The Optical Society of America suggests that the human eye “can identify between 7.5 and 10 million distinct colours” (Wershler-Henry, 2001). The average adult has a vocabulary of up to 50 000 words (Gall, 2009) and although continuously growing, the estimated number of words in the English language is one to two million (Gall, 2009). If every word in the English language was used, we still would only be able to give names to around one tenth of the colours we can recognize.
This is but one of the problems of using language to describe and define our experience of colour. As discussed by a number of writers and philosophers, David Batchelor in Chromaphobia, in particular, language often proves itself wholly inadequate. There are no standards of individual colour perception as colours vary with context, surface texture and viewing conditions. Colour terms are imprecise and have no chromatic content in themselves and there is no way of knowing that my notion of a particular hue is the same as anyone else’s. Trying to devise a system based on language, to accurately define colours is an impossible task.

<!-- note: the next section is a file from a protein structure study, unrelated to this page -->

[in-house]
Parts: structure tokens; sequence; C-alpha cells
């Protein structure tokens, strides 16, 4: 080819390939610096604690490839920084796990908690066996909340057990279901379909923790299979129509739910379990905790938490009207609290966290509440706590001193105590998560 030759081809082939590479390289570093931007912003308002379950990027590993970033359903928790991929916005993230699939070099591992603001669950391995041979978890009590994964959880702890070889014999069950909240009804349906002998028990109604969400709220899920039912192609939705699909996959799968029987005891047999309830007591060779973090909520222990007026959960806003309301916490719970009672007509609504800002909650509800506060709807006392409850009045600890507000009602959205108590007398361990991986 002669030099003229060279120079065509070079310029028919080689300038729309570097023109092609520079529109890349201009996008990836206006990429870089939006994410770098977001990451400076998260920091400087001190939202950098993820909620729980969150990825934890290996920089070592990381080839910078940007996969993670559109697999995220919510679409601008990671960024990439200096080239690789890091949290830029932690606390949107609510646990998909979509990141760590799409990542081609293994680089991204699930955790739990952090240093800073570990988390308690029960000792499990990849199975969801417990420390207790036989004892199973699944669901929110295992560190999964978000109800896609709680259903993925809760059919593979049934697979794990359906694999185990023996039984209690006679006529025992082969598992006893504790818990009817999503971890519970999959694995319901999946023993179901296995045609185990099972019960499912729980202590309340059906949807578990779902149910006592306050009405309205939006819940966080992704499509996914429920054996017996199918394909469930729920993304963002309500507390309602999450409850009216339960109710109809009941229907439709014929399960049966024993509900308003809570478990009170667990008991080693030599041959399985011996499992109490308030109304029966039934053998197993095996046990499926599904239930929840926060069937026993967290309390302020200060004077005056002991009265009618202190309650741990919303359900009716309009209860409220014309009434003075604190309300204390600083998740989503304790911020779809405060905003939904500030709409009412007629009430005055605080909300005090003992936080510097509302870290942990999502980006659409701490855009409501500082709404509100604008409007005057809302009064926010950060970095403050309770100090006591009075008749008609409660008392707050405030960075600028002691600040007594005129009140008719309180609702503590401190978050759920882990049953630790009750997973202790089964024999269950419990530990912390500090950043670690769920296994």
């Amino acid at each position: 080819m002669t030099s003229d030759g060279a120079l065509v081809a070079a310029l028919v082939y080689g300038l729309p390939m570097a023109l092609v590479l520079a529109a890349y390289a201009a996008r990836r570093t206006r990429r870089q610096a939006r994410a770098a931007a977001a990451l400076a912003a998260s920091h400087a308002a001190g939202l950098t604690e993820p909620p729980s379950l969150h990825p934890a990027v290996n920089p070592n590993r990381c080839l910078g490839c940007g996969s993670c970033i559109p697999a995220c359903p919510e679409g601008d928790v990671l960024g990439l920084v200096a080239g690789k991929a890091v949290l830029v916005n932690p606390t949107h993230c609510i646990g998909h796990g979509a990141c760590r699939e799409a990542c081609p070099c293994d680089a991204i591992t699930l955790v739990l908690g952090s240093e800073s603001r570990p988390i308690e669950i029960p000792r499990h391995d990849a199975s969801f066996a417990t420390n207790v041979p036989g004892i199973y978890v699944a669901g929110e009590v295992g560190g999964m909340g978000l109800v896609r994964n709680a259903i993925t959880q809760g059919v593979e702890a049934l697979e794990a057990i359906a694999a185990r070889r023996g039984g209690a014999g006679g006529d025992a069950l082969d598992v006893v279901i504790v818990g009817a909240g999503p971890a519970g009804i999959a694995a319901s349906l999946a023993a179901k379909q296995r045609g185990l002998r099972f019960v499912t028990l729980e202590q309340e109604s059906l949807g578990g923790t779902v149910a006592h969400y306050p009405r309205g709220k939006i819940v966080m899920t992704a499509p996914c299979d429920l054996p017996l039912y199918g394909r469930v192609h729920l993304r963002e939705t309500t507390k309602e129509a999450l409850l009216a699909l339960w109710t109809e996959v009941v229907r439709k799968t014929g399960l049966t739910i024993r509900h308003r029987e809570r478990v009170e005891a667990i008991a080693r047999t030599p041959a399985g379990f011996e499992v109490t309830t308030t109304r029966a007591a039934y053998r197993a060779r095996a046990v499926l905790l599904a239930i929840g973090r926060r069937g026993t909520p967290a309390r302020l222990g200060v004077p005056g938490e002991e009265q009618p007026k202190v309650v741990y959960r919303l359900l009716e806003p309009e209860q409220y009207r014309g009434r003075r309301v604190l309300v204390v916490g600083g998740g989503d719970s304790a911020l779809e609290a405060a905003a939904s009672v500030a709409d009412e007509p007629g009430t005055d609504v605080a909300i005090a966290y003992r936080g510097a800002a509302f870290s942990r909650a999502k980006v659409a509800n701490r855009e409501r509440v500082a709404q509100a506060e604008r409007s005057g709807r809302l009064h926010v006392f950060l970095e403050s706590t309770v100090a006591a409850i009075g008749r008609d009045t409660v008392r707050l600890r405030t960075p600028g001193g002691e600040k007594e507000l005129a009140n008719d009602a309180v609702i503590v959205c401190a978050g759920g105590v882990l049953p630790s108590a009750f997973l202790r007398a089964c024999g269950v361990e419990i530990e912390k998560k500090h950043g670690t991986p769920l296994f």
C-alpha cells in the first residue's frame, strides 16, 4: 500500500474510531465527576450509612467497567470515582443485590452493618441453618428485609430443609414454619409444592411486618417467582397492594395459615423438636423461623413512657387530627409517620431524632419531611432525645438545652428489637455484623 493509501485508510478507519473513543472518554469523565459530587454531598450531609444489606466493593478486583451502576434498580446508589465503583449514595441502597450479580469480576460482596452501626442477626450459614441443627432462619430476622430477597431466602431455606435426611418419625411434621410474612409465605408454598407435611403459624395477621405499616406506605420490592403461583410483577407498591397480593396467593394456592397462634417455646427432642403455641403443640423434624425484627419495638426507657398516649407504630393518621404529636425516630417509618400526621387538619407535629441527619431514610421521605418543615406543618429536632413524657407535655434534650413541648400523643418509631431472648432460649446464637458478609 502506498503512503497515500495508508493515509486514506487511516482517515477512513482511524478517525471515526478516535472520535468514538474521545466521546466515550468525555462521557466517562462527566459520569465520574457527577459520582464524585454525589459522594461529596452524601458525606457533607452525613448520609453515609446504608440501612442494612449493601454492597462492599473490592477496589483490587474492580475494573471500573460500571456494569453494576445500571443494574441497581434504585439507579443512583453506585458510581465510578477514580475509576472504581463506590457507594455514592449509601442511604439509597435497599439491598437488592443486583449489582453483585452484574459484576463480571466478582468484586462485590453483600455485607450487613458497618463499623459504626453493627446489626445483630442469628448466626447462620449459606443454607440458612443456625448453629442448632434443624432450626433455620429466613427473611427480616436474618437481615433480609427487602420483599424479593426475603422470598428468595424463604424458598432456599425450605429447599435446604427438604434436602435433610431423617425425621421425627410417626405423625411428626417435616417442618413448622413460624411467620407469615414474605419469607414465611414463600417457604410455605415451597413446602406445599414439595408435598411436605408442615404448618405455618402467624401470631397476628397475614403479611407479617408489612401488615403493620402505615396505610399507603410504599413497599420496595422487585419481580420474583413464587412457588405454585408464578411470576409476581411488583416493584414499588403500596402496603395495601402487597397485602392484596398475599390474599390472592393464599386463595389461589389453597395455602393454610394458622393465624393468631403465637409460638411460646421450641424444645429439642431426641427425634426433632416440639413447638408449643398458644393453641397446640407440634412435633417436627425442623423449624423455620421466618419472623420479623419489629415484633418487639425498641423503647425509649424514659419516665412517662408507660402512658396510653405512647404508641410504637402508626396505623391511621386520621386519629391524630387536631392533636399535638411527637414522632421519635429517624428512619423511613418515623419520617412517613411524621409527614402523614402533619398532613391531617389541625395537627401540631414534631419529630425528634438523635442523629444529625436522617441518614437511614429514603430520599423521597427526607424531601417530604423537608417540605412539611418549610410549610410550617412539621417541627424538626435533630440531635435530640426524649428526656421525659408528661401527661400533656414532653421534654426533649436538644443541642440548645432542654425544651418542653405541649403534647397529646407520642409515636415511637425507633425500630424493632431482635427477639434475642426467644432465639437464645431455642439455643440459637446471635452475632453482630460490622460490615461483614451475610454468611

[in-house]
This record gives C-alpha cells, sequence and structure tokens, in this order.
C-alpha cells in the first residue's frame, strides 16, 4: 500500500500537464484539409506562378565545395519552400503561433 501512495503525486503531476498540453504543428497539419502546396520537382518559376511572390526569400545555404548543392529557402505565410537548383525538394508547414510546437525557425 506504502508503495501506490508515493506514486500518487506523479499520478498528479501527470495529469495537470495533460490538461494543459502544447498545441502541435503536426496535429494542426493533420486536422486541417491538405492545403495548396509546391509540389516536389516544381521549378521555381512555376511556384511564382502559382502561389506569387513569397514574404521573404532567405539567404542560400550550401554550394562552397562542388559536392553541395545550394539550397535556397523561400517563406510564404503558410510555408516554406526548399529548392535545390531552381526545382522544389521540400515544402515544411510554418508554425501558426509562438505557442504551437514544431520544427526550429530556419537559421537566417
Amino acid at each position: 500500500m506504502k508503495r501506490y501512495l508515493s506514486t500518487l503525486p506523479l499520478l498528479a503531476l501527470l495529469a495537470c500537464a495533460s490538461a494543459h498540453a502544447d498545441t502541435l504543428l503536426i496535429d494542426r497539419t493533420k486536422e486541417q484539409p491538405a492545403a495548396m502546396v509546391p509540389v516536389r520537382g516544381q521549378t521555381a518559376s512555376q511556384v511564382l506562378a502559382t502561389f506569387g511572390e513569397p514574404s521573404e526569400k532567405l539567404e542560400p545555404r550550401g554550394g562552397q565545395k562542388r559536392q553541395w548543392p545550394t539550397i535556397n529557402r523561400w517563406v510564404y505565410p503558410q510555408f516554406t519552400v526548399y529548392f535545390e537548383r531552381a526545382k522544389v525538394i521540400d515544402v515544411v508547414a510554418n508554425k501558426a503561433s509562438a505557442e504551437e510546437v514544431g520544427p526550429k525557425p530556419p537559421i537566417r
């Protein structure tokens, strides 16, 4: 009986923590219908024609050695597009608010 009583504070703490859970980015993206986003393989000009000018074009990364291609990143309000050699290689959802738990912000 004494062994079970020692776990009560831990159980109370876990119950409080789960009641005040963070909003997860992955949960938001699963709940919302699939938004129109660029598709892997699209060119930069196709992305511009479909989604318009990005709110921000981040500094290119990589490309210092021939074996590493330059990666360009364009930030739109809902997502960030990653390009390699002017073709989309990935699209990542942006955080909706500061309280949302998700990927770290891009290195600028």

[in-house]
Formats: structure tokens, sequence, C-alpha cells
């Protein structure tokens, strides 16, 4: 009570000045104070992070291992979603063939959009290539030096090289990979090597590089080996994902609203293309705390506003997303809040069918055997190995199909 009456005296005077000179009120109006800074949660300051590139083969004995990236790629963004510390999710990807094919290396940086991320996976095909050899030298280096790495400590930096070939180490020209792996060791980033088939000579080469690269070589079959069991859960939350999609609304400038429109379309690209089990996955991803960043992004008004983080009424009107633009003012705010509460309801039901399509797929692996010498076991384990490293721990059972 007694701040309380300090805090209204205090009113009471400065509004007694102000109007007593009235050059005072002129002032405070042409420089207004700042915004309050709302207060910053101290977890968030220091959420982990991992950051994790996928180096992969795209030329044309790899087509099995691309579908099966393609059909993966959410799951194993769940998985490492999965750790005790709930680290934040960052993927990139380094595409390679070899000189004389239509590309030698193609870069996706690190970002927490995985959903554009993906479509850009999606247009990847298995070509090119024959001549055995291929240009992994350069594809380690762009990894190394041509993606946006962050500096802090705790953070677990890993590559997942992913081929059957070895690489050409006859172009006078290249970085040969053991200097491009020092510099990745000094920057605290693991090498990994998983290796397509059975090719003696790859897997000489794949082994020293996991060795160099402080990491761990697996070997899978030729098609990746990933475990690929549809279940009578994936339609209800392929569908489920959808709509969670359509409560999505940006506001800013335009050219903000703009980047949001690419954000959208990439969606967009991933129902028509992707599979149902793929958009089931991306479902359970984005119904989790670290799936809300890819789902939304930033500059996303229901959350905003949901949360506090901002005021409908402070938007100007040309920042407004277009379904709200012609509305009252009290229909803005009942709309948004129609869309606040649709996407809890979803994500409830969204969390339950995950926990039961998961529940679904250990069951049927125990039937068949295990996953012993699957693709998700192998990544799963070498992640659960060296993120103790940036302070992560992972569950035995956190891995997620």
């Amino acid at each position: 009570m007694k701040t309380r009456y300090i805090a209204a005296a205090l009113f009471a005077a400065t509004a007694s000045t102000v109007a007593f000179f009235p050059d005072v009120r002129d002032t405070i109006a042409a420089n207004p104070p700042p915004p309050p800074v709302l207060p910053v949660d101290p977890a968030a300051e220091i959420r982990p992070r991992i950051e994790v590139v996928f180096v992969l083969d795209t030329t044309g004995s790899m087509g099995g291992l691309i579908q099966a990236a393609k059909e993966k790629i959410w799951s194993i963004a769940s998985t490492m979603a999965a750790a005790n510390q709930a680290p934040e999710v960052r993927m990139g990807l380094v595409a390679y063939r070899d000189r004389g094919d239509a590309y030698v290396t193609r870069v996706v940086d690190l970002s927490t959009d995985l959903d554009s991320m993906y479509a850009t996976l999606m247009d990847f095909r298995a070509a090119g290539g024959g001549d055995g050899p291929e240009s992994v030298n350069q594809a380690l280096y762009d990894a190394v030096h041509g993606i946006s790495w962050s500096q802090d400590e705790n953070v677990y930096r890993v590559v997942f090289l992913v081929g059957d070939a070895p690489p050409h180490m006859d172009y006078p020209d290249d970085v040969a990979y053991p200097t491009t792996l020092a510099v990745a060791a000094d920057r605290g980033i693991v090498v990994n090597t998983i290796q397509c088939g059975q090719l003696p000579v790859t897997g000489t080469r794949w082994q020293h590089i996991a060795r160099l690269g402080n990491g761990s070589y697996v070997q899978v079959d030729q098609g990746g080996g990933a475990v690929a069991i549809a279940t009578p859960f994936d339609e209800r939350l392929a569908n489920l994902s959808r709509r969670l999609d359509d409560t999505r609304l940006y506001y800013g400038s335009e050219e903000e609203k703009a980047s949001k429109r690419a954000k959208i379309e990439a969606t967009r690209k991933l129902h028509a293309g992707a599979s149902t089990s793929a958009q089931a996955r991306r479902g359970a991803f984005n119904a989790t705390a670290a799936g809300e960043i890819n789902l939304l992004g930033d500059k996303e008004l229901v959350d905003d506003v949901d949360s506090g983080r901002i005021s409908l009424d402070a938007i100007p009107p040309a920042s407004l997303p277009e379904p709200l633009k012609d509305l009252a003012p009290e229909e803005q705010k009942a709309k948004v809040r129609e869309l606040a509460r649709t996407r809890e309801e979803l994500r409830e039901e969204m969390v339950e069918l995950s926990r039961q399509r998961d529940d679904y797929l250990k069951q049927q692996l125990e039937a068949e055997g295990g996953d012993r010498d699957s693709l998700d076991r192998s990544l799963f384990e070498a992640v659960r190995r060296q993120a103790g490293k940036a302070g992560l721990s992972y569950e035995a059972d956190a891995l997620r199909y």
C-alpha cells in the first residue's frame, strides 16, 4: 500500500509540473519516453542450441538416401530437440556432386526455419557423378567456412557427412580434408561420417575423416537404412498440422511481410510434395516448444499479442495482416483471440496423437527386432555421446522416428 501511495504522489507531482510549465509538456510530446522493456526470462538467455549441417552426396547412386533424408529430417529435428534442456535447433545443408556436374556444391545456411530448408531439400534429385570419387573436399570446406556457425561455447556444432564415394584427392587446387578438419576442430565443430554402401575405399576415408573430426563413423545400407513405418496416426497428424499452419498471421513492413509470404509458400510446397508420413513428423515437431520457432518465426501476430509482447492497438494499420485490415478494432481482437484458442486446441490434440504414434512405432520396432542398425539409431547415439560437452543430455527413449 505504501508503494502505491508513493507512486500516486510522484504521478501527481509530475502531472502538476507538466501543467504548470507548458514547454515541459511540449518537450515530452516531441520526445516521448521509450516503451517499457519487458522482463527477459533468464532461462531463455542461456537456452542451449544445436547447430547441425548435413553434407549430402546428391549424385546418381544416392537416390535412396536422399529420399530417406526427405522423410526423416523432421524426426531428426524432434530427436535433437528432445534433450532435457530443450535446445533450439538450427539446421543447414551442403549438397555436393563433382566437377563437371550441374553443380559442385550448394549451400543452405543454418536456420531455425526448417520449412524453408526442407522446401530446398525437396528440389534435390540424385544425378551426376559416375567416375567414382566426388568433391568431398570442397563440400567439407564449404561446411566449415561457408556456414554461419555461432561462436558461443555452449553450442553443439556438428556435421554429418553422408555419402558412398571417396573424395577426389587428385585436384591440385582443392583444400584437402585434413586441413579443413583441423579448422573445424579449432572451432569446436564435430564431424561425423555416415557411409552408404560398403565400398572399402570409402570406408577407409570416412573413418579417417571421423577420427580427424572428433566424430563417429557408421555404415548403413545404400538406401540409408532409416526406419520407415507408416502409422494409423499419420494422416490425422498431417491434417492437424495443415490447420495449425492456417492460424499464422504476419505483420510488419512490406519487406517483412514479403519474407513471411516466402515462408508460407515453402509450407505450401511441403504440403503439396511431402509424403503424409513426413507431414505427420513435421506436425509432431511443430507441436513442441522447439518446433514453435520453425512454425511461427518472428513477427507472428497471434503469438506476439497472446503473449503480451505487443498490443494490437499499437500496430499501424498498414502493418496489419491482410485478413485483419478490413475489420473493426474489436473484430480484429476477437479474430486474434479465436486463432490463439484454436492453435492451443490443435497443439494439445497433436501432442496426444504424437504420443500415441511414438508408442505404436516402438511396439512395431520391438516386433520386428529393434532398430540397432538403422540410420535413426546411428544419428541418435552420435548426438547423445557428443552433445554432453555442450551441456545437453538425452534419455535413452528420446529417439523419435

Despite this we use language to reference colour all the time, we have too. Often there is no other available means of referring to the particular hue we are trying to describe. Even though the language system we use to talk about colour is inherently flawed, it does not mean that it does not warrant study and analysis to enable greater understanding.